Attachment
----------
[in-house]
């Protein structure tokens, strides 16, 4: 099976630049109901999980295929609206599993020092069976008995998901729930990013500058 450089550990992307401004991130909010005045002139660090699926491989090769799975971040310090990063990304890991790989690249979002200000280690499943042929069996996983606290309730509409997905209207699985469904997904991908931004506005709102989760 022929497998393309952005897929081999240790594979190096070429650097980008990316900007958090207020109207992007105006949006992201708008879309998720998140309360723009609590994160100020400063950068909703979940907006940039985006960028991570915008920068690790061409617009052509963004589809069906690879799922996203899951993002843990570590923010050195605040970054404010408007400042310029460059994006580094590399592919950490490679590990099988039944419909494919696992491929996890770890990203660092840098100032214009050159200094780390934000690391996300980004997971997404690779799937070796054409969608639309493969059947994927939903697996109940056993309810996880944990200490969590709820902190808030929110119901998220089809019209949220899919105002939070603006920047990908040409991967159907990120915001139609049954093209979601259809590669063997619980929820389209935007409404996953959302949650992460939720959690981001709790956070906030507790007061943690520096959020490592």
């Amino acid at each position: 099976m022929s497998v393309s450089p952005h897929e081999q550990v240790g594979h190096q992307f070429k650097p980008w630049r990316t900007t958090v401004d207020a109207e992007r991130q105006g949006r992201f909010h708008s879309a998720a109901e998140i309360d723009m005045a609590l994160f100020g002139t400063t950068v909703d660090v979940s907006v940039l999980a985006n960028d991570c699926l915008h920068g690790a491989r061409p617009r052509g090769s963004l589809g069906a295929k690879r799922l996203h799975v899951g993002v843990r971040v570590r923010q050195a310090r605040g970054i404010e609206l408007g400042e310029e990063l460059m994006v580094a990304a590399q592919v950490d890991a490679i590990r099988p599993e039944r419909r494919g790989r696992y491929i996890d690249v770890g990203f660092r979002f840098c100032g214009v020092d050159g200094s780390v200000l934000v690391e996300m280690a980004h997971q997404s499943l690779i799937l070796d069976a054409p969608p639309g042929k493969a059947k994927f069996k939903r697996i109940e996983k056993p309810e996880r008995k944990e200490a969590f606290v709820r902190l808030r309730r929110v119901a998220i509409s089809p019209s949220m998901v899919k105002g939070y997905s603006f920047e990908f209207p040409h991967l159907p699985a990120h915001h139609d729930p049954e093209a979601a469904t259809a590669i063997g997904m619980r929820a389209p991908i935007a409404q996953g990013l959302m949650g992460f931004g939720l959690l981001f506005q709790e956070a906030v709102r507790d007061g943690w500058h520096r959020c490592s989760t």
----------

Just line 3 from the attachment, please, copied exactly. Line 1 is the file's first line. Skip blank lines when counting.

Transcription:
């Amino acid at each position: 099976m022929s497998v393309s450089p952005h897929e081999q550990v240790g594979h190096q992307f070429k650097p980008w630049r990316t900007t958090v401004d207020a109207e992007r991130q105006g949006r992201f909010h708008s879309a998720a109901e998140i309360d723009m005045a609590l994160f100020g002139t400063t950068v909703d660090v979940s907006v940039l999980a985006n960028d991570c699926l915008h920068g690790a491989r061409p617009r052509g090769s963004l589809g069906a295929k690879r799922l996203h799975v899951g993002v843990r971040v570590r923010q050195a310090r605040g970054i404010e609206l408007g400042e310029e990063l460059m994006v580094a990304a590399q592919v950490d890991a490679i590990r099988p599993e039944r419909r494919g790989r696992y491929i996890d690249v770890g990203f660092r979002f840098c100032g214009v020092d050159g200094s780390v200000l934000v690391e996300m280690a980004h997971q997404s499943l690779i799937l070796d069976a054409p969608p639309g042929k493969a059947k994927f069996k939903r697996i109940e996983k056993p309810e996880r008995k944990e200490a969590f606290v709820r902190l808030r309730r929110v119901a998220i509409s089809p019209s949220m998901v899919k105002g939070y997905s603006f920047e990908f209207p040409h991967l159907p699985a990120h915001h139609d729930p049954e093209a979601a469904t259809a590669i063997g997904m619980r929820a389209p991908i935007a409404q996953g990013l959302m949650g992460f931004g939720l959690l981001f506005q709790e956070a906030v709102r507790d007061g943690w500058h520096r959020c490592s989760t």